Guest Post: Am I refreshing or depressing?

smiling woman with dark hair, her chin resting on her folded hands
I have the honor and privalege to welcome  Proverbs 31 ministries Author, Speaker, and Bible Study Teacher, Suzanne Eller to the blog today. I have a tremendous amount of respect for Suzanne and her writing. I have been taught many things from her through Proverbs 31 and her devotionals. Those of you who subscribe to the Encouragement for Today daily devotionals will recognize Suzy and her beautiful writing. This topic is close to my heart and I am honored to have Suzy share her spiritual insight on the topic of our outward behaviours to others to spite our own mood. My deepest heart felt thank you and appreciation to Suzy for sharing with us. Please welcome Suzanne Eller…

Am I refreshing or depressing?

I’m not an expert or counselor about the topic of marriage. I don’t believe in formulas. I believe every marriage is different, and I haven’t walked in your shoes so I don’t dare try to speak into your relationship.

Yet, after 38 years of living with a guy I really like, there have been times that I’ve knelt and asked God for help. I hope it’s OK that we talk about that together.

Me sharing my story. You sharing yours. Praying together.

The following are three things I’ve learned along the way.

Sometimes marriage is hard

Marriage can be difficult. I’m not talking about “cheating” hard, but day-to-day hard. When finances get tight and you are both doing everything you know to do. When you are parenting and you think one way about a situation, and your spouse sees it different. When you used to feel close, but the intimacy has slipped away somehow.

When marriage is hard, we might be tempted to see only the challenges, and yet it’s been helpful for me to ask these questions.

Do I see us as a team, or am I in this for myself?

What good do I find in this man I love?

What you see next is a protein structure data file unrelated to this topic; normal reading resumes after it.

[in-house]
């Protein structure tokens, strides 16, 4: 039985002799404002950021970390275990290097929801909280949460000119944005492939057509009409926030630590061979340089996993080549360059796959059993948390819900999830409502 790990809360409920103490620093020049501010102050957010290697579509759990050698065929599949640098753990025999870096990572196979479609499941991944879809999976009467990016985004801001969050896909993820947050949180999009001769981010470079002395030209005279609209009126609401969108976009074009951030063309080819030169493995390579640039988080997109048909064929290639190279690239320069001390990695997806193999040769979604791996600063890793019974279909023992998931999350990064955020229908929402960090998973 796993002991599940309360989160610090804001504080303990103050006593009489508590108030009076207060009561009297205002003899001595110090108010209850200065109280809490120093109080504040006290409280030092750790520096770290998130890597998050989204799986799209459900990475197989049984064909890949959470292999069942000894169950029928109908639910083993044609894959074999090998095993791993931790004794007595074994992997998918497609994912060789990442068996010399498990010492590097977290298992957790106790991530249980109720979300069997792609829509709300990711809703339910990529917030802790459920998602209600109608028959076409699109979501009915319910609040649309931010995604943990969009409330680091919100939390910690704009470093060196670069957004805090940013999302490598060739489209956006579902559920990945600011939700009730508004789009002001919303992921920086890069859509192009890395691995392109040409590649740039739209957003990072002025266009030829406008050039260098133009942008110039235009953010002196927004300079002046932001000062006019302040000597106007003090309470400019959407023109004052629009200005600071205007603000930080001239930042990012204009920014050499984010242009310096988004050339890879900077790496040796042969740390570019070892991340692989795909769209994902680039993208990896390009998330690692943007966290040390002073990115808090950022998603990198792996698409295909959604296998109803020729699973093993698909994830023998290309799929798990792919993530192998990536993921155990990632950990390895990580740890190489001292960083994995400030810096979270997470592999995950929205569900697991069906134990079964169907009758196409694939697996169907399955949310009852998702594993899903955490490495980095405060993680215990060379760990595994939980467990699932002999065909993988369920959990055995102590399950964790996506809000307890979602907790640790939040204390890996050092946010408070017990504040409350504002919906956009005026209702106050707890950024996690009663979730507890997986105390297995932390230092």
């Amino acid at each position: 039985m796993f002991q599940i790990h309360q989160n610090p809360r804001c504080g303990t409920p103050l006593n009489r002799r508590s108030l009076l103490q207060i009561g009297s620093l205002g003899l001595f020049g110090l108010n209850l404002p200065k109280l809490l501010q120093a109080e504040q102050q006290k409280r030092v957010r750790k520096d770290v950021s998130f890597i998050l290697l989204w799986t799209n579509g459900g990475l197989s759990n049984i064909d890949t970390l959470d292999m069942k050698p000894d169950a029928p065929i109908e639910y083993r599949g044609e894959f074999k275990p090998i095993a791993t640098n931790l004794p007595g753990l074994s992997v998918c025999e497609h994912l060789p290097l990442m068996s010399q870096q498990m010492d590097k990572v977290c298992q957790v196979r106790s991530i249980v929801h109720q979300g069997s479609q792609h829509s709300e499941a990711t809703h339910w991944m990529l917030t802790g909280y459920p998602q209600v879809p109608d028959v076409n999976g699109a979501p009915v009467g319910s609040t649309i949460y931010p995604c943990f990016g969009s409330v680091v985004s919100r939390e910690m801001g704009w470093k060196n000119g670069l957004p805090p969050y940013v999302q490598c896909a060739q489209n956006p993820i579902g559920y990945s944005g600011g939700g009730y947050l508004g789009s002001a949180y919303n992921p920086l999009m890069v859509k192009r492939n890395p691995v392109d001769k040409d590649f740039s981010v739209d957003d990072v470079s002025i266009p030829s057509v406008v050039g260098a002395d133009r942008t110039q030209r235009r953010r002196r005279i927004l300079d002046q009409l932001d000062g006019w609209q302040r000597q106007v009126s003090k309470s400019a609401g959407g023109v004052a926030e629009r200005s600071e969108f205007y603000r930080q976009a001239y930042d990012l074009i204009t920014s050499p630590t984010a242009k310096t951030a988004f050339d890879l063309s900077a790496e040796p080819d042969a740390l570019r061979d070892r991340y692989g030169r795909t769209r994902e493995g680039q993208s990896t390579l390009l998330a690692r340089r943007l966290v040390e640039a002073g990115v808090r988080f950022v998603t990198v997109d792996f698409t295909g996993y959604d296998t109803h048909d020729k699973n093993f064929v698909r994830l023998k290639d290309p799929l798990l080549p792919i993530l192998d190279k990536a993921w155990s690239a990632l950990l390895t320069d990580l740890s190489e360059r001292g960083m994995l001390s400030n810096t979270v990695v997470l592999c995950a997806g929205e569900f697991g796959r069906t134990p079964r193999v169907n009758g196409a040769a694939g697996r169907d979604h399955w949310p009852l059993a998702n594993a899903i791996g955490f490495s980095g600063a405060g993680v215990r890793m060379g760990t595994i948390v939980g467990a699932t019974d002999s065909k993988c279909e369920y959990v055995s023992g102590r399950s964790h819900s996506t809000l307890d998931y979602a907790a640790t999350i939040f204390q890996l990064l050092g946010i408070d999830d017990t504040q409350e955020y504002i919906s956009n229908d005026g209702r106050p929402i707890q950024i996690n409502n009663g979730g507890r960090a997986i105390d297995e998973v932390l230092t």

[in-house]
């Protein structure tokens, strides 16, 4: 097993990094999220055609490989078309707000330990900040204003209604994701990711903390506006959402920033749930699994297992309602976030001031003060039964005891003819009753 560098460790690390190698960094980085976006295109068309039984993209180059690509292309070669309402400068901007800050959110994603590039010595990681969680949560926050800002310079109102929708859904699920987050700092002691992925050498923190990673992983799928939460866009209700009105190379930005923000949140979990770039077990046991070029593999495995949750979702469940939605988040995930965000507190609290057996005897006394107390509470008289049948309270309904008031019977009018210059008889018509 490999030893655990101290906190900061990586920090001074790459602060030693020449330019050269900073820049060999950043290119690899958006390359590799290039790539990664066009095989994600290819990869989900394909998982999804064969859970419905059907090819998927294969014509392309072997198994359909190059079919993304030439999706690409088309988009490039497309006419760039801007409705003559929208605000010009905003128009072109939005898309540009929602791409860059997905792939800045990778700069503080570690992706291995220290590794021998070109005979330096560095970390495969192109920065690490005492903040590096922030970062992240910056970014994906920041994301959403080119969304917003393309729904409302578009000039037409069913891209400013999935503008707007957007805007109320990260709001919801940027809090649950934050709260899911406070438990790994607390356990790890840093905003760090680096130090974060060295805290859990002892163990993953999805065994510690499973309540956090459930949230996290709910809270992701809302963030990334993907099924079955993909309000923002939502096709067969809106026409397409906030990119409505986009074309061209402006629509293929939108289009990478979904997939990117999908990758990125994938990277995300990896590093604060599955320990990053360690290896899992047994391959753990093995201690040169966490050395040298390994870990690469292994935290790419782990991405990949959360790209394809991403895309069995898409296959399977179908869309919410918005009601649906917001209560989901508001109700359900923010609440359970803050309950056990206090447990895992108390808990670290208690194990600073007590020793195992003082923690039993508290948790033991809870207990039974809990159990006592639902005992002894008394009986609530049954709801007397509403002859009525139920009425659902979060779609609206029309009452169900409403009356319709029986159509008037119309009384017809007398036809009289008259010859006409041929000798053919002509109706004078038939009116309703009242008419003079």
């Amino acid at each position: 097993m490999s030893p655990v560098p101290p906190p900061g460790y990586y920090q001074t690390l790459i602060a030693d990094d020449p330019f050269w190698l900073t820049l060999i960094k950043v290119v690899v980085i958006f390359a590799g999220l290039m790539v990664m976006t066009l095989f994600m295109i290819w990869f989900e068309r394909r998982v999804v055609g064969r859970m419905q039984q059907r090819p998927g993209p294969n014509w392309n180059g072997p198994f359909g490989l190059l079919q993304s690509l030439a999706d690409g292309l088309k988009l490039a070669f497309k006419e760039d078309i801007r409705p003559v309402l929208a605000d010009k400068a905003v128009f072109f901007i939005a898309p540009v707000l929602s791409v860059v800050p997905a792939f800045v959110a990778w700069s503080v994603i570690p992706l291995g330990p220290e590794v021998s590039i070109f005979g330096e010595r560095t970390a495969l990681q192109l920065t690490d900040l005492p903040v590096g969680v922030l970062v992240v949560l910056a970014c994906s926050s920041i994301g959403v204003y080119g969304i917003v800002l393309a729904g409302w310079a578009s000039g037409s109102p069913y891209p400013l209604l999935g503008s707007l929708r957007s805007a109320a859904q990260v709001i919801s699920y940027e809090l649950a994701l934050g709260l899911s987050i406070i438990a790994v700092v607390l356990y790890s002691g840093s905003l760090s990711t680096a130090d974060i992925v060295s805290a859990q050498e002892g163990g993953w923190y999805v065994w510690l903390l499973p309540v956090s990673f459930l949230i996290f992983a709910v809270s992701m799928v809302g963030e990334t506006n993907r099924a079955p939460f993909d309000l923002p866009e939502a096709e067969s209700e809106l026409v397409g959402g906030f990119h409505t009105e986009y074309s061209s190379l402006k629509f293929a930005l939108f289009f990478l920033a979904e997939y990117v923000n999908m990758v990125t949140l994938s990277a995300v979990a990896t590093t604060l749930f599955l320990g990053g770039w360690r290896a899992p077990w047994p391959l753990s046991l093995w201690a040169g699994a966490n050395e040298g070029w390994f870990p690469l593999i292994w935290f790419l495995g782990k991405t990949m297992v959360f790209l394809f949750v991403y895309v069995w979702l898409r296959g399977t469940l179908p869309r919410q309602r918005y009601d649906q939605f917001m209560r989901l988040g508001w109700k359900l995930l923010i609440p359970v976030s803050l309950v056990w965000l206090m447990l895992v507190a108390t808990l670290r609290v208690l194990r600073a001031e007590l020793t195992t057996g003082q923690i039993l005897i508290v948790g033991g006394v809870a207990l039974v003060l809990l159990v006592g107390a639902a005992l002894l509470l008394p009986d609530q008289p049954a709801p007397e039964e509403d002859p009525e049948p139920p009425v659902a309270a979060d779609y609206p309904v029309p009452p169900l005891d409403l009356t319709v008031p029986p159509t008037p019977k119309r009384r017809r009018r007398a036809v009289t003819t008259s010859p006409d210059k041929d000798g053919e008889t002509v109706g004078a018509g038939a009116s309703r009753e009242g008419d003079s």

How can we fight this together?

When I ask those questions, it includes the man I love in the battle.

When I write down the good, it balances my right-now feelings.

When I trust God that we are worth fighting for, it shifts the battle from a me-centered fight to a partnership.

Sometimes we give everyone else the good stuff

The other night I slipped in beside my husband at the end of the day. I lay in his arms and we talked. I’m goofiest when I’m with Richard, and before long we were both laughing.

He said, “If only everyone else could see this side of you.”

Just writing that makes me feel a little vulnerable, because it’s so private. Yet, here’s the truth. I don’t want to give the best of me to everyone else and what’s left to the people I love.

Every single day I’m ministering in some way. Writing books. Blogging. Creating messages and teaching. Leading Bible studies. When I’m doing these things, it’s an act of worship and I love it. The downside is there’s deadlines, juggling multiple tasks, and sometimes there’s pressure (as in any job). I could easily pour out and pour out to others, and bring the teaspoon I have left over and hand it to my husband or my family.

Sadly, I can say there are times that has happened.

When I’m in that place, it’s time to examine my life and my priorities. Not just examine it, but be willing to adjust.

Who is receiving the best of me?

Am I out of balance?

Are there changes that need to be made?

I don’t want to be nice to everyone else, and cruddy to Richard. I don’t want to look back one day and see that I lived out of balance in my relationships. More than anyone else, I want my family to have received the good from me — including the goofiness that they both love and groan about.

Photo of 3 wooden hearts suspended on string

Am I refreshing or depressing?

Last, I’ve learned that I can be refreshing, or depressing. Though my nature leans toward the positive, there are times it dips in the other direction. That can look like:

  • critical words